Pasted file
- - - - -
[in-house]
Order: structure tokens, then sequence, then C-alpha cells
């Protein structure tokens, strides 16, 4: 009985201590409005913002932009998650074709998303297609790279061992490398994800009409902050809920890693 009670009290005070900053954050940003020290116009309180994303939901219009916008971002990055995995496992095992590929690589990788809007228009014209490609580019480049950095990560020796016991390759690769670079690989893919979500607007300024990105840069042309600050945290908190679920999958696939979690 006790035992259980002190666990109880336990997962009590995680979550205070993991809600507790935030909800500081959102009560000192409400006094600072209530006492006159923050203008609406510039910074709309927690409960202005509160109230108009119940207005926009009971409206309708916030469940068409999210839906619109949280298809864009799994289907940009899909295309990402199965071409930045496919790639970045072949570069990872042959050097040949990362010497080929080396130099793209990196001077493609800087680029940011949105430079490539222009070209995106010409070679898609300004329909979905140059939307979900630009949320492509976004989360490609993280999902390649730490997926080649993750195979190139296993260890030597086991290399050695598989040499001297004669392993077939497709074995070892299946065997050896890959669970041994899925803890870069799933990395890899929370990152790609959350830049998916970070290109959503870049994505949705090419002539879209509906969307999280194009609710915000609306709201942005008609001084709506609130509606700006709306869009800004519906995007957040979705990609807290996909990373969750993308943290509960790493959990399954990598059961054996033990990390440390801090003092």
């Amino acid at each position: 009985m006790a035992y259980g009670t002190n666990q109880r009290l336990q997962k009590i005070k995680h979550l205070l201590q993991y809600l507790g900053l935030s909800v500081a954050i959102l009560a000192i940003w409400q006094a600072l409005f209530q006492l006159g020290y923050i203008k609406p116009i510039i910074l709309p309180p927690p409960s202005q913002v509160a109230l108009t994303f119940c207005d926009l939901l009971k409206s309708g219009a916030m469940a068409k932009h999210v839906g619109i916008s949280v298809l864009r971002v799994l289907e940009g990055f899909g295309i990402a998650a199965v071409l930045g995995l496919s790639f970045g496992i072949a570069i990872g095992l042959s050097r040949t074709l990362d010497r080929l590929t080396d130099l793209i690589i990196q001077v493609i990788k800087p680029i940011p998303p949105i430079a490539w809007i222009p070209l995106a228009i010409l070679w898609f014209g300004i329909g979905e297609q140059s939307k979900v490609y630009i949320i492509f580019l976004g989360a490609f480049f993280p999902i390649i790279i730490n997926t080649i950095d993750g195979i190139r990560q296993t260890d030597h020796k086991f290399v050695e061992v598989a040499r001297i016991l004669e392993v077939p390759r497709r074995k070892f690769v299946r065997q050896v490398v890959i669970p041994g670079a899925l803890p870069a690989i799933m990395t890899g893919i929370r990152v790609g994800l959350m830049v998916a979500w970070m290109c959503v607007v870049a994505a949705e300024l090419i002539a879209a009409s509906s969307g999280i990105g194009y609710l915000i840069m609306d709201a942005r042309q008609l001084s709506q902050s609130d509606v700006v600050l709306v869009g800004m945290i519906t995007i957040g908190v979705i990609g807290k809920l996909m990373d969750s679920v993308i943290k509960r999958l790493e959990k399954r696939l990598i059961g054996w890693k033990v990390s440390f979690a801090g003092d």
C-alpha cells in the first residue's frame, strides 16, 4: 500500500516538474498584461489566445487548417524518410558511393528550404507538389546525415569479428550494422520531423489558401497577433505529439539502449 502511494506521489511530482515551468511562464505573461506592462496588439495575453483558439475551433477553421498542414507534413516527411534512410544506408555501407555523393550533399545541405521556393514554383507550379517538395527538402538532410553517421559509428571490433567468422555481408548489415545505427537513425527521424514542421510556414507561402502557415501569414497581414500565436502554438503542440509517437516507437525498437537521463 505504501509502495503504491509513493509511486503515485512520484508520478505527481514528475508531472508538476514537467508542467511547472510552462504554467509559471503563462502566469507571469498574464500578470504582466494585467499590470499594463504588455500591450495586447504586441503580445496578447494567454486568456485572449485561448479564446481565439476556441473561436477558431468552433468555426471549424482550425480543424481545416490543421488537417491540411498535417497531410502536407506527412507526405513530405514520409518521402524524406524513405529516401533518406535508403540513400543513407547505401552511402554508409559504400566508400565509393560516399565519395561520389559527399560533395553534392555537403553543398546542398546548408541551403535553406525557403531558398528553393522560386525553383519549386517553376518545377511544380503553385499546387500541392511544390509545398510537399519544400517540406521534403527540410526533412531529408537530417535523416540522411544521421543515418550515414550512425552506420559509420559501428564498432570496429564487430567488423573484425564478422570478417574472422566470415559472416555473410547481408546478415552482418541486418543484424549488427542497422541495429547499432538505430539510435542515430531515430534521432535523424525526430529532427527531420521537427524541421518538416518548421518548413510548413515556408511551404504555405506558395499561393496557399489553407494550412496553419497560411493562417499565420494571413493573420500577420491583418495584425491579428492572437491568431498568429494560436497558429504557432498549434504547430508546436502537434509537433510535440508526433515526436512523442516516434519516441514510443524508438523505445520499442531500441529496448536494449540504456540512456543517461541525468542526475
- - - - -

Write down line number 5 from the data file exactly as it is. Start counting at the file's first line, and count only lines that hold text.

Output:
C-alpha cells in the first residue's frame, strides 16, 4: 500500500516538474498584461489566445487548417524518410558511393528550404507538389546525415569479428550494422520531423489558401497577433505529439539502449 502511494506521489511530482515551468511562464505573461506592462496588439495575453483558439475551433477553421498542414507534413516527411534512410544506408555501407555523393550533399545541405521556393514554383507550379517538395527538402538532410553517421559509428571490433567468422555481408548489415545505427537513425527521424514542421510556414507561402502557415501569414497581414500565436502554438503542440509517437516507437525498437537521463 505504501509502495503504491509513493509511486503515485512520484508520478505527481514528475508531472508538476514537467508542467511547472510552462504554467509559471503563462502566469507571469498574464500578470504582466494585467499590470499594463504588455500591450495586447504586441503580445496578447494567454486568456485572449485561448479564446481565439476556441473561436477558431468552433468555426471549424482550425480543424481545416490543421488537417491540411498535417497531410502536407506527412507526405513530405514520409518521402524524406524513405529516401533518406535508403540513400543513407547505401552511402554508409559504400566508400565509393560516399565519395561520389559527399560533395553534392555537403553543398546542398546548408541551403535553406525557403531558398528553393522560386525553383519549386517553376518545377511544380503553385499546387500541392511544390509545398510537399519544400517540406521534403527540410526533412531529408537530417535523416540522411544521421543515418550515414550512425552506420559509420559501428564498432570496429564487430567488423573484425564478422570478417574472422566470415559472416555473410547481408546478415552482418541486418543484424549488427542497422541495429547499432538505430539510435542515430531515430534521432535523424525526430529532427527531420521537427524541421518538416518548421518548413510548413515556408511551404504555405506558395499561393496557399489553407494550412496553419497560411493562417499565420494571413493573420500577420491583418495584425491579428492572437491568431498568429494560436497558429504557432498549434504547430508546436502537434509537433510535440508526433515526436512523442516516434519516441514510443524508438523505445520499442531500441529496448536494449540504456540512456543517461541525468542526475